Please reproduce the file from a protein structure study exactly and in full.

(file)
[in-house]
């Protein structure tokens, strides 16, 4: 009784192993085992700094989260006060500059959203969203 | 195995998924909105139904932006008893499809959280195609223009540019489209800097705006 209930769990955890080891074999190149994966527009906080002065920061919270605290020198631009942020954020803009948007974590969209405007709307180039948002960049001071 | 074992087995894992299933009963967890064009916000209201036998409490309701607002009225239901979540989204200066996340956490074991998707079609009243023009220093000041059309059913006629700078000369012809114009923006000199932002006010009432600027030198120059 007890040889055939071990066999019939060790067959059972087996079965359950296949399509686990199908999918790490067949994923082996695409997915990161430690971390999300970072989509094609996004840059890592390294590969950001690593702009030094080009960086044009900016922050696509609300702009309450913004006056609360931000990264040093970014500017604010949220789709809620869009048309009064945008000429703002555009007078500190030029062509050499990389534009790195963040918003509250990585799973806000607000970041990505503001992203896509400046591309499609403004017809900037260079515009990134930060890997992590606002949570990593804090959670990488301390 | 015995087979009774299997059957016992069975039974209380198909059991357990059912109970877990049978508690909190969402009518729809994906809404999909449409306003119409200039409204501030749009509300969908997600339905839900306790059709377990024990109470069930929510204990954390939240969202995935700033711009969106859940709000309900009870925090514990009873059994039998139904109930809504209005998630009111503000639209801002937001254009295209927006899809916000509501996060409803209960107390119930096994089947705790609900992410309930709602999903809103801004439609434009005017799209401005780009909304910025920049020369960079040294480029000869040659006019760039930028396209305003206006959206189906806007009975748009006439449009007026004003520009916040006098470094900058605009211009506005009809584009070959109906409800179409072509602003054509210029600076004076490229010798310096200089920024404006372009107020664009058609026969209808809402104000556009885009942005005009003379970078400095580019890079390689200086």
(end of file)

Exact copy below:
[in-house]
């Protein structure tokens, strides 16, 4: 009784192993085992700094989260006060500059959203969203 | 195995998924909105139904932006008893499809959280195609223009540019489209800097705006 209930769990955890080891074999190149994966527009906080002065920061919270605290020198631009942020954020803009948007974590969209405007709307180039948002960049001071 | 074992087995894992299933009963967890064009916000209201036998409490309701607002009225239901979540989204200066996340956490074991998707079609009243023009220093000041059309059913006629700078000369012809114009923006000199932002006010009432600027030198120059 007890040889055939071990066999019939060790067959059972087996079965359950296949399509686990199908999918790490067949994923082996695409997915990161430690971390999300970072989509094609996004840059890592390294590969950001690593702009030094080009960086044009900016922050696509609300702009309450913004006056609360931000990264040093970014500017604010949220789709809620869009048309009064945008000429703002555009007078500190030029062509050499990389534009790195963040918003509250990585799973806000607000970041990505503001992203896509400046591309499609403004017809900037260079515009990134930060890997992590606002949570990593804090959670990488301390 | 015995087979009774299997059957016992069975039974209380198909059991357990059912109970877990049978508690909190969402009518729809994906809404999909449409306003119409200039409204501030749009509300969908997600339905839900306790059709377990024990109470069930929510204990954390939240969202995935700033711009969106859940709000309900009870925090514990009873059994039998139904109930809504209005998630009111503000639209801002937001254009295209927006899809916000509501996060409803209960107390119930096994089947705790609900992410309930709602999903809103801004439609434009005017799209401005780009909304910025920049020369960079040294480029000869040659006019760039930028396209305003206006959206189906806007009975748009006439449009007026004003520009916040006098470094900058605009211009506005009809584009070959109906409800179409072509602003054509210029600076004076490229010798310096200089920024404006372009107020664009058609026969209808809402104000556009885009942005005009003379970078400095580019890079390689200086």